During the PGA Championship’s first round, I interviewed a fan in Tiger Woods’s gallery. Kevin Leissring is a student at the University of Tampa, 21 years old, cigar in hand, handsome behind a scruffy beard and sunglasses. He touched the media armband that gave me access to most places at Whistling Straits.

“How do I get inside the ropes?” Leissring said.

“Type for a long time,” I said.

Too glib by half, that was. But true. Covering a major golf championship is work at a high level of sports journalism. None of the men and women here for newspapers, magazines, websites, television, radio, blogs – none arrived by being the lazy, ignorant, hypocritical incompetents of Le Batard’s broadbrush insult. For that matter, Le Batard is the antithesis of the stereotype he created in the unfortunate column in question here. Edwin Pope, forever the Herald’s star in sports, long ago told me that Le Batard earned his column by being “bright as hell,” ambitious, competitive, creative, “and working like a dog.”

What’s not to like about a guy like that?

What’s not to like about Sally Jenkins? The best sports columnist at the Washington Post, she’s at Whistling Straits traipsing up and down steep sand dunes in pursuit of Tiger. I once asked her father, Dan, what made her so good.

“She’s married to the craft,” he said.

All the good ones are.

The full measure of Le Batard’s mistake is obvious in even cursory thought about this sentence: “If you consume sports media, you know the best-and-brightest don't go into my profession. They become doctors, lawyers, scientists, owners, whatever. Sports tends to be the place where people go to rest their minds from heavy lifting and . . .”

As if we’re nothing more than the toy department . . .

As if we’re incapable of really important thought . . .

As if there aren’t idiots aplenty filing lawsuits, defrauding Medicare, and paying Dirk Nowitzki $80 million to keep on not winning anything . . .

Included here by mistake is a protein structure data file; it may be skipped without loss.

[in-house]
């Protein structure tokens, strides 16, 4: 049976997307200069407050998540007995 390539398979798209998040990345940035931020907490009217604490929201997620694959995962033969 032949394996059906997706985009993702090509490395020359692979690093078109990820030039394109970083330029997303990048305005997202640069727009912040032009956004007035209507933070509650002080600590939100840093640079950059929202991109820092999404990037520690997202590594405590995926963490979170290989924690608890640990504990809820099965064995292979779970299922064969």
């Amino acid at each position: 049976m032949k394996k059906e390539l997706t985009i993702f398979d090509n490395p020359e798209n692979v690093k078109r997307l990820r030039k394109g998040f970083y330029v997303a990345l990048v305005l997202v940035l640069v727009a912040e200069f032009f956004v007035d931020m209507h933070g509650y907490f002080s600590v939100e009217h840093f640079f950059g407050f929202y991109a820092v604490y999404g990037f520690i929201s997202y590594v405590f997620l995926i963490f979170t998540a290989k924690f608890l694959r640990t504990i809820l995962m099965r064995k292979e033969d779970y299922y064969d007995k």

Le Batard does quote Mark Cuban's one good point, that homework is essential: “Preparation. Having some journalistic and quality standards. I can't remember the last time I had a sports interview where I was pleasantly surprised by the depth of questioning and knowledge of the interviewer. When something has to be written/taped quickly about the day's/week's events, media has no choice but to talk out of their [rear ends] because having an uninformed opinion and winging it is always better than choosing not to participate. Being left out means you probably lose your job. Worse still, media lives off the brands they built for themselves in the pre-blog/Twitter/Facebook era. If you were a good reporter in 2002, fans probably think you still are, and treat your opinions as facts.''

The Le Batard column also provided one good laugh, albeit inadvertently. Isiah Thomas was quoted saying that Bill Russell, Jim Brown, and Muhammad Ali –“thoughtful, articulate, fighting for rights” – couldn’t survive in today’s media. “They’d get chewed up.”

Not a chance in hell of that.

Dave Kindred's latest book, "Morning Miracle," is an inside-the-newsroom account of two years in the life of The Washington Post. Now a contributing writer at Golf Digest, Kindred is a Red Smith Award winner and member of the National Sportscasters and Sportswriters Association Hall of Fame. He can be reached at inkstained1@aol.com. He can be followed at Twitter.com/DaveKindred and facebook.com/people/Dave-Kindred/509353295.